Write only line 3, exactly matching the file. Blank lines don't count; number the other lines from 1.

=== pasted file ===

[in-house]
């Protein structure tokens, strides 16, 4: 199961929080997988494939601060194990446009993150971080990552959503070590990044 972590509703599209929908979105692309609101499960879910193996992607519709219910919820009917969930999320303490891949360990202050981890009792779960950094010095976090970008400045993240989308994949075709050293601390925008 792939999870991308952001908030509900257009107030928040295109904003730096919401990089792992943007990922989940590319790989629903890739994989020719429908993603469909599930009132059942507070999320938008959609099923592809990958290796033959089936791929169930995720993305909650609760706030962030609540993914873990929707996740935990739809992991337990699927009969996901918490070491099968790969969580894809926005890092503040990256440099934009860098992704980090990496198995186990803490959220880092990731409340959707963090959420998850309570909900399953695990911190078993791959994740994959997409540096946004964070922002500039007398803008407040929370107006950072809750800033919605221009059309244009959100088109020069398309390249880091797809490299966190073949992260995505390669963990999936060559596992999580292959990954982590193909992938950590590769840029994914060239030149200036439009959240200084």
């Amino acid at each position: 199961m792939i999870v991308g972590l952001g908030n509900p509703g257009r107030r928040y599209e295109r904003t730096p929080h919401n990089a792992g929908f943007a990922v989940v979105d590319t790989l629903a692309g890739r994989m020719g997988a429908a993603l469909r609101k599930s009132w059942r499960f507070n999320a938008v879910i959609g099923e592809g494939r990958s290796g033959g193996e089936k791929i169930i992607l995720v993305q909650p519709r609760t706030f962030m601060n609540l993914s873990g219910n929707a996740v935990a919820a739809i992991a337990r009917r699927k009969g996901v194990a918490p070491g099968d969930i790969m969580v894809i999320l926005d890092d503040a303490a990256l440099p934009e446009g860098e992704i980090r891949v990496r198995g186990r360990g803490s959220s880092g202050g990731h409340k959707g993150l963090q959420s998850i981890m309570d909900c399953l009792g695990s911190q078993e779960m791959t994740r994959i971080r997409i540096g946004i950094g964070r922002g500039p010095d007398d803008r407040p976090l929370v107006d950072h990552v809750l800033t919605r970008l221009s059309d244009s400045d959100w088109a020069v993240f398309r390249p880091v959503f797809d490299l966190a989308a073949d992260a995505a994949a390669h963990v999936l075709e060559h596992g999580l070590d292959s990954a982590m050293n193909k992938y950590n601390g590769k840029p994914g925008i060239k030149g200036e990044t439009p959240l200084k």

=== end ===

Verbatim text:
């Amino acid at each position: 199961m792939i999870v991308g972590l952001g908030n509900p509703g257009r107030r928040y599209e295109r904003t730096p929080h919401n990089a792992g929908f943007a990922v989940v979105d590319t790989l629903a692309g890739r994989m020719g997988a429908a993603l469909r609101k599930s009132w059942r499960f507070n999320a938008v879910i959609g099923e592809g494939r990958s290796g033959g193996e089936k791929i169930i992607l995720v993305q909650p519709r609760t706030f962030m601060n609540l993914s873990g219910n929707a996740v935990a919820a739809i992991a337990r009917r699927k009969g996901v194990a918490p070491g099968d969930i790969m969580v894809i999320l926005d890092d503040a303490a990256l440099p934009e446009g860098e992704i980090r891949v990496r198995g186990r360990g803490s959220s880092g202050g990731h409340k959707g993150l963090q959420s998850i981890m309570d909900c399953l009792g695990s911190q078993e779960m791959t994740r994959i971080r997409i540096g946004i950094g964070r922002g500039p010095d007398d803008r407040p976090l929370v107006d950072h990552v809750l800033t919605r970008l221009s059309d244009s400045d959100w088109a020069v993240f398309r390249p880091v959503f797809d490299l966190a989308a073949d992260a995505a994949a390669h963990v999936l075709e060559h596992g999580l070590d292959s990954a982590m050293n193909k992938y950590n601390g590769k840029p994914g925008i060239k030149g200036e990044t439009p959240l200084k």